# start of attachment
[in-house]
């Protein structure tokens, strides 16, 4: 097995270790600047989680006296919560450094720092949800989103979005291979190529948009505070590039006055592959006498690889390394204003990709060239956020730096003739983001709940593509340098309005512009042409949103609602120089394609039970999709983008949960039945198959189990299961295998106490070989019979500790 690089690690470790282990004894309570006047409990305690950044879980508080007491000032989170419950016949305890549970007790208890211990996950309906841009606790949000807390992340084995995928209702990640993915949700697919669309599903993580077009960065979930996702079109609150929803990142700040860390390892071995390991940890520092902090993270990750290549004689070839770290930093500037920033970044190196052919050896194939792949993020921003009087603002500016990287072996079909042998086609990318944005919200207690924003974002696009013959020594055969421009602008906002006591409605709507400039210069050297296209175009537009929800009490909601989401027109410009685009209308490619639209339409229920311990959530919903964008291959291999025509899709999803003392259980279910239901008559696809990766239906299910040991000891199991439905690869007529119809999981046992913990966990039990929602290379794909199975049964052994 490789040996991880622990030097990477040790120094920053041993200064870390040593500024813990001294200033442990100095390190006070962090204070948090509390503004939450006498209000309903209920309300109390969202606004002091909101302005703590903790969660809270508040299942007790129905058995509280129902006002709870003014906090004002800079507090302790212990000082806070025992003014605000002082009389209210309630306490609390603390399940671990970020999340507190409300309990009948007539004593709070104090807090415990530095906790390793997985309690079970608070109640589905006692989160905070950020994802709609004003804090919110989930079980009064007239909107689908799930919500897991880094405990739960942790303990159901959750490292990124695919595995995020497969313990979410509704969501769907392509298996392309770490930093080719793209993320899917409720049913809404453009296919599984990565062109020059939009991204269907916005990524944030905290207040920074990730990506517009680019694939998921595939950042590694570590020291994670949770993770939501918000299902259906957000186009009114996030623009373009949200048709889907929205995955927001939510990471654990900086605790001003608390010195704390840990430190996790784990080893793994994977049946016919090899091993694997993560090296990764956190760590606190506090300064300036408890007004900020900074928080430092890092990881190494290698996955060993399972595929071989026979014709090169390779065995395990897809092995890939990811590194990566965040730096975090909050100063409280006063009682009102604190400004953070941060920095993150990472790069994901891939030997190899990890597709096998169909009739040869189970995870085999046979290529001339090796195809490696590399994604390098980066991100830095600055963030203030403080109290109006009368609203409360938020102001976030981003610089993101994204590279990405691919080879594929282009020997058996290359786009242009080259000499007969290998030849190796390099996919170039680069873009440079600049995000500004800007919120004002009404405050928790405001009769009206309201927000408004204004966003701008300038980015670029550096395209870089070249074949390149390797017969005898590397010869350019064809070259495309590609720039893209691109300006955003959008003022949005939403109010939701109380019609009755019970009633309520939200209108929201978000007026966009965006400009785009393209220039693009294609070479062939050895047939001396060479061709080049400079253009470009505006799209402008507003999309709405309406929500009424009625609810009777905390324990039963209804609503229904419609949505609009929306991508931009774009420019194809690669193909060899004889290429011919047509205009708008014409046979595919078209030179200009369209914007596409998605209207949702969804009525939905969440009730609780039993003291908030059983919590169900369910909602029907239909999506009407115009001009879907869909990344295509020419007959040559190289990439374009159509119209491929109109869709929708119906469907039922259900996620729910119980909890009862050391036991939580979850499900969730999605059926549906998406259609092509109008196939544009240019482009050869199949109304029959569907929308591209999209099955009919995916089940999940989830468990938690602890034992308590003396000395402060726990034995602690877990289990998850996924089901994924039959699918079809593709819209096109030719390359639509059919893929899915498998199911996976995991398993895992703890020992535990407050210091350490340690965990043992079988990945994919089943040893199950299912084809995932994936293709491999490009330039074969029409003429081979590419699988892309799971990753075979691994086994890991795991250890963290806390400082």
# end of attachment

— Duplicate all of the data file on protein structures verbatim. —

[in-house]
């Protein structure tokens, strides 16, 4: 097995270790600047989680006296919560450094720092949800989103979005291979190529948009505070590039006055592959006498690889390394204003990709060239956020730096003739983001709940593509340098309005512009042409949103609602120089394609039970999709983008949960039945198959189990299961295998106490070989019979500790 690089690690470790282990004894309570006047409990305690950044879980508080007491000032989170419950016949305890549970007790208890211990996950309906841009606790949000807390992340084995995928209702990640993915949700697919669309599903993580077009960065979930996702079109609150929803990142700040860390390892071995390991940890520092902090993270990750290549004689070839770290930093500037920033970044190196052919050896194939792949993020921003009087603002500016990287072996079909042998086609990318944005919200207690924003974002696009013959020594055969421009602008906002006591409605709507400039210069050297296209175009537009929800009490909601989401027109410009685009209308490619639209339409229920311990959530919903964008291959291999025509899709999803003392259980279910239901008559696809990766239906299910040991000891199991439905690869007529119809999981046992913990966990039990929602290379794909199975049964052994 490789040996991880622990030097990477040790120094920053041993200064870390040593500024813990001294200033442990100095390190006070962090204070948090509390503004939450006498209000309903209920309300109390969202606004002091909101302005703590903790969660809270508040299942007790129905058995509280129902006002709870003014906090004002800079507090302790212990000082806070025992003014605000002082009389209210309630306490609390603390399940671990970020999340507190409300309990009948007539004593709070104090807090415990530095906790390793997985309690079970608070109640589905006692989160905070950020994802709609004003804090919110989930079980009064007239909107689908799930919500897991880094405990739960942790303990159901959750490292990124695919595995995020497969313990979410509704969501769907392509298996392309770490930093080719793209993320899917409720049913809404453009296919599984990565062109020059939009991204269907916005990524944030905290207040920074990730990506517009680019694939998921595939950042590694570590020291994670949770993770939501918000299902259906957000186009009114996030623009373009949200048709889907929205995955927001939510990471654990900086605790001003608390010195704390840990430190996790784990080893793994994977049946016919090899091993694997993560090296990764956190760590606190506090300064300036408890007004900020900074928080430092890092990881190494290698996955060993399972595929071989026979014709090169390779065995395990897809092995890939990811590194990566965040730096975090909050100063409280006063009682009102604190400004953070941060920095993150990472790069994901891939030997190899990890597709096998169909009739040869189970995870085999046979290529001339090796195809490696590399994604390098980066991100830095600055963030203030403080109290109006009368609203409360938020102001976030981003610089993101994204590279990405691919080879594929282009020997058996290359786009242009080259000499007969290998030849190796390099996919170039680069873009440079600049995000500004800007919120004002009404405050928790405001009769009206309201927000408004204004966003701008300038980015670029550096395209870089070249074949390149390797017969005898590397010869350019064809070259495309590609720039893209691109300006955003959008003022949005939403109010939701109380019609009755019970009633309520939200209108929201978000007026966009965006400009785009393209220039693009294609070479062939050895047939001396060479061709080049400079253009470009505006799209402008507003999309709405309406929500009424009625609810009777905390324990039963209804609503229904419609949505609009929306991508931009774009420019194809690669193909060899004889290429011919047509205009708008014409046979595919078209030179200009369209914007596409998605209207949702969804009525939905969440009730609780039993003291908030059983919590169900369910909602029907239909999506009407115009001009879907869909990344295509020419007959040559190289990439374009159509119209491929109109869709929708119906469907039922259900996620729910119980909890009862050391036991939580979850499900969730999605059926549906998406259609092509109008196939544009240019482009050869199949109304029959569907929308591209999209099955009919995916089940999940989830468990938690602890034992308590003396000395402060726990034995602690877990289990998850996924089901994924039959699918079809593709819209096109030719390359639509059919893929899915498998199911996976995991398993895992703890020992535990407050210091350490340690965990043992079988990945994919089943040893199950299912084809995932994936293709491999490009330039074969029409003429081979590419699988892309799971990753075979691994086994890991795991250890963290806390400082």